11. Taking the Strain

    When heavily deformed through compressive or torsional loading, crystalline metals will generate an increasing density of defects or dislocations that effectively strengthens the metal against further deformation. However, at some stage, the fine-grained structure that forms saturates. Liu et al. (p. 337; see the Perspective by Ramtani), show that combining the application of a very-high-rate shear deformation with high strain gradients to the surface layer of a pure sample of nickel can overcome this saturation. Instead of a three-dimensional fine-grained structure, a top layer with a two-dimensional layered structure occupied the first 80 micrometers. In addition to being stronger, this layered nickel structure was also more thermally stable.

  12. No Methane to Be Found

    On Earth, atmospheric methane is mostly produced biologically. Atmospheric methane has also been detected on Mars, but these reports have been controversial. Based on data from the Sample Analysis at Mars instrument suite on the Curiosity rover, which arrived at the surface of Mars in August 2012, Webster et al. (p. 355, published online 19 September) report no methane, with an upper limit of only 1.3 parts per billion by volume, about 6 times lower than previous measurements.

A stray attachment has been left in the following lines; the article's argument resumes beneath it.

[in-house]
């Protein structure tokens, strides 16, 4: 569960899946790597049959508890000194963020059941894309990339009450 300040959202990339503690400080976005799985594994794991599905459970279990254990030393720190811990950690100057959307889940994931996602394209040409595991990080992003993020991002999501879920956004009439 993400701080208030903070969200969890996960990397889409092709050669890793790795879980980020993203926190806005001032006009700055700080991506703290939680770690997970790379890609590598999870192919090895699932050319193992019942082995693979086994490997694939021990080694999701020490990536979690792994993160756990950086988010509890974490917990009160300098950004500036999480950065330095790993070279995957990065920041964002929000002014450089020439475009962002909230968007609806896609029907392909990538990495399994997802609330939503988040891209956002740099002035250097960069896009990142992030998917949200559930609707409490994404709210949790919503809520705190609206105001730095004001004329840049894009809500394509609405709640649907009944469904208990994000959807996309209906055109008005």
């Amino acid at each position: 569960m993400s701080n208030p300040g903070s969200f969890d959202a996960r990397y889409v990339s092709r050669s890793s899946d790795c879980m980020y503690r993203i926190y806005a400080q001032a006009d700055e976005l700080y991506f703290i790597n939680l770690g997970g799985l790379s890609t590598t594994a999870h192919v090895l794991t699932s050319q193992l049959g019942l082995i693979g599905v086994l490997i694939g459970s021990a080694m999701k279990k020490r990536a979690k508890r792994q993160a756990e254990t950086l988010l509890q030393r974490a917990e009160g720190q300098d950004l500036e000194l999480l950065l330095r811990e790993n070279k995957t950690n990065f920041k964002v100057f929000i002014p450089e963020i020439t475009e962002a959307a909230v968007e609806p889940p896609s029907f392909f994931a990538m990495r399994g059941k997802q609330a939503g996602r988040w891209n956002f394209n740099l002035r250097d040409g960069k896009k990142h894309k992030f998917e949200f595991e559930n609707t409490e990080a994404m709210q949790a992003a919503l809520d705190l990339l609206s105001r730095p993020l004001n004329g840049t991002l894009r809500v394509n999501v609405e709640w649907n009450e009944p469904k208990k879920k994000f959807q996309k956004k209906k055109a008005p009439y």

13. Invade and Adapt

    The mechanisms by which plant and animal species spread into new habitats have become an increasing focus of ecological research, particularly in the context of climate change and species invasions. Colautti and Barrett (p. 364) examined the ecological consequence of local adaptation evolving rapidly along a 1000-kilometer climatic gradient in purple loosestrife (Lythrum salicaria), one of the most notorious invasive plant species in North America. These invasive populations have evolved to become locally adapted within 50 to 100 years with important ecological consequences—increasing reproductive output by more than an order of magnitude.

  14. Breaking Frog Defenses

    The first line of immune defense against most fungal infections consists of innate immune effector cells, including macrophages and neutrophils. However, Fites et al. (p. 366) have found that the fungus currently decimating the world's amphibia, Batrachochytrium dendrobatidis, is readily engulfed by these cells, but that this does not effectively control the infection. The fungus releases cell-wall components that induce lymphocyte apoptosis and inhibit the proliferation of other nonlymphoid cell types, disarming lymphocyte-mediated responses to infection.

  15. Capturing Binding Location and Speed

    Transcription factor–binding sites in chromatin can be mapped by the chromatin immunoprecipitation (ChIP) assay, which analyzes formaldehyde-fixed chromatin fragments obtained from cells. However, the standard ChIP assay does not provide information about how stable the inter-actions are. Other approaches, including live-cell imaging, can reveal aspects of the dynamic behavior of transcription factors but are limited either in location precision or time resolution. Poorey et al. (p. 369, published online 3 October) developed a model to explain how the ChIP signal relates to formaldehyde cross-linking time, and they developed a method to measure chromatin site–specific binding dynamics with high temporal resolution.